Metadata for corpus work
|Author: Lou Burnard (revised LB) Date: (revised 31 oct 04)|
Metadata is usually defined as ‘data about data’. The word appears only six times in the 100 million word British National Corpus (BNC), in each case as a technical term from the domain of information processing. However, all of the material making up the British National Corpus predates the whole-hearted adoption of this word by the library and information science communities. Since the BNC was first published in 1994, ‘metadata’ has come to be used most frequently for one very specific kind of data about data: the kind of data that is needed to describe a digital resource in sufficient detail and with sufficient accuracy for some agent to determine whether or not that digital resource is of relevance to a particular enquiry. This so-called ‘discovery metadata’ has become a major area of concern with the expansion of the World Wide Web and other distributed digital resources, and there have been a number of attempts to define standard sets of metadata for specific subject domains, for specific kinds of activity (for example, digital preservation) and more generally for resource discovery. The most influential of the generic metadata schemes has been the Dublin Core Metadata Initiative (DCMI), which (in 1995, the year after the BNC was first published), proposed 15 metadata categories which it was felt would suffice to describe any digital resource well enough for resource discovery purposes. For the linguistics community, more specific and structured proposals include those of the Text Encoding Initiative (TEI), the Open Language Archive Community (OLAC), and the ISLE Metadata Initiative (IMDI).
These and other initiatives have as a common goal the definition of agreed sets of metadata categories which can be applied across many different resources, so that potential users can assess the usefulness of those resources for their own purposes. The theory is that in much the same way that domestic consumers expect to find standardized labelling on their grocery items (net weight in standard units, calorific value per 100 grams, indication of country of origin, etc.), so the user of digital resources will expect to find a standard set of descriptors on their data items. While there can be no doubt that some information, however limited, about a resource is more useful than none, and that some metadata categories are of more general interest than others, it is far less clear on what basis or authority the definition of a standard set of metadata descriptors should proceed. Digital resources, particularly linguistic corpora, are designed to serve many different applications, and their usefulness must thus be evaluated against many different criteria. A corpus designed for use in one context may not be suited to another, even though its description suggests that it will be.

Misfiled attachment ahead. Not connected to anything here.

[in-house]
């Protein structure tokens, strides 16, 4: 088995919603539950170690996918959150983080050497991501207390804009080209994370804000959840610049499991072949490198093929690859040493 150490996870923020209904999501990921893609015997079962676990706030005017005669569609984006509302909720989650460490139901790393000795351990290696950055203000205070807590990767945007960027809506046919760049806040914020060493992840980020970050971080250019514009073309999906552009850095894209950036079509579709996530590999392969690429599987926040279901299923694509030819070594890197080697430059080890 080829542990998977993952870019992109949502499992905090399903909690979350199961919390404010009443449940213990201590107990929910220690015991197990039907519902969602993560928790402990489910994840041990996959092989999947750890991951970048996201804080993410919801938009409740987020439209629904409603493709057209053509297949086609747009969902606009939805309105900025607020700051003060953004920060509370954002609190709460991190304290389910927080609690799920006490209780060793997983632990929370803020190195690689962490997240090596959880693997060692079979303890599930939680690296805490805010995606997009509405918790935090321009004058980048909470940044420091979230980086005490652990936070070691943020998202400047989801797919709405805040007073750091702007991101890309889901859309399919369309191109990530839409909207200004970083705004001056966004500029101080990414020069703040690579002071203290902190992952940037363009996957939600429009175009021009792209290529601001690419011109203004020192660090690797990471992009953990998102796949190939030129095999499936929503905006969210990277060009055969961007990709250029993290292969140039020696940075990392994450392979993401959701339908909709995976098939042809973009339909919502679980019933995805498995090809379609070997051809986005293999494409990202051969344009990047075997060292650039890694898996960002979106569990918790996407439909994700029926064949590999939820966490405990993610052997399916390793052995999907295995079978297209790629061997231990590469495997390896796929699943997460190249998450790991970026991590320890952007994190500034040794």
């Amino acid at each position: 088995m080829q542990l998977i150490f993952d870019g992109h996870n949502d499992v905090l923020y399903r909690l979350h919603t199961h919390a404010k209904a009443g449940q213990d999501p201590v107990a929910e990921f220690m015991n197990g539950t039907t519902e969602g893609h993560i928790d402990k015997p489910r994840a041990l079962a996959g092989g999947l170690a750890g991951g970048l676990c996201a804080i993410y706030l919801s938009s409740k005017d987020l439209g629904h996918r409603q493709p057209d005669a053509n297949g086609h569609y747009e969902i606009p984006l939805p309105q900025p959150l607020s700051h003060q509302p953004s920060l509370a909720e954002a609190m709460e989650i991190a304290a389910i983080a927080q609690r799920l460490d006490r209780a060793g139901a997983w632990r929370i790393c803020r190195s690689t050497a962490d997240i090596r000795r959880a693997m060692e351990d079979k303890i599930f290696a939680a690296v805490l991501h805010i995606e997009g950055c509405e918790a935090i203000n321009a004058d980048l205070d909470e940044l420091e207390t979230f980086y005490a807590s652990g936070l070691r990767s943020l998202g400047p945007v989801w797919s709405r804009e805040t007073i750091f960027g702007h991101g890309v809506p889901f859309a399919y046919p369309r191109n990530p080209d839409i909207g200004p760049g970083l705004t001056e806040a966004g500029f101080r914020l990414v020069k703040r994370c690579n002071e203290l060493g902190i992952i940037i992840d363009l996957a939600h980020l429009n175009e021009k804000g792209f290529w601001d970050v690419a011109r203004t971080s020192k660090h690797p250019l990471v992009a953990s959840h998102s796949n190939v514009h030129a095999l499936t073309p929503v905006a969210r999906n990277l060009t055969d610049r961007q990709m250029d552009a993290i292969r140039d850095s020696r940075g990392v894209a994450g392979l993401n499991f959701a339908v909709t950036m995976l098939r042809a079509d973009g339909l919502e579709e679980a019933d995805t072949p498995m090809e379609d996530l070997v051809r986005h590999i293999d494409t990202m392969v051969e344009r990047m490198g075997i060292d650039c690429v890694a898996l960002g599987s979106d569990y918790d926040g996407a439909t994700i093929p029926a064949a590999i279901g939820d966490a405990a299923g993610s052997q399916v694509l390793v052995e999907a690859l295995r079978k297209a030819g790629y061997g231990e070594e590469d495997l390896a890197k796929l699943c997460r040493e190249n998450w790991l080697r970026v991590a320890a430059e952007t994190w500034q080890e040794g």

Nevertheless, it is no exaggeration to say that without metadata, corpus linguistics would be virtually impossible. Why? Because corpus linguistics is an empirical science, in which the investigator seeks to identify patterns of linguistic behaviour by inspection and analysis of naturally occurring samples of language. A typical corpus analysis will therefore gather together many examples of linguistic usage, each taken out of the context in which it originally occurred, like a laboratory specimen. Metadata can restore that context by supplying information about it, thus enabling us to relate the specimen to its original habitat. Furthermore, since language corpora are constructed from pre-existing pieces of language, questions of accuracy and authenticity are all but inevitable when using them: without metadata, the investigator has no way of answering such questions. Without metadata, the investigator has nothing but disconnected words of unknowable provenance or authenticity.
In many kinds of corpus analysis, the objective is to detect patterns of linguistic behaviour which are common to particular groups of texts. Sometimes, the analyst examines occurrences of particular linguistic phenomena across a broad range of language samples, to see whether certain phenomena are more characteristic of some categories of text than others. Alternatively, the analyst may attempt to characterize the linguistic properties or regularities of a particular pre-defined category of texts. In either case, it is the metadata which defines the category of text; without it, we have no way of distinguishing or grouping the component texts which make up a large heterogenous corpus, nor even of talking about the properties of a homogenous one.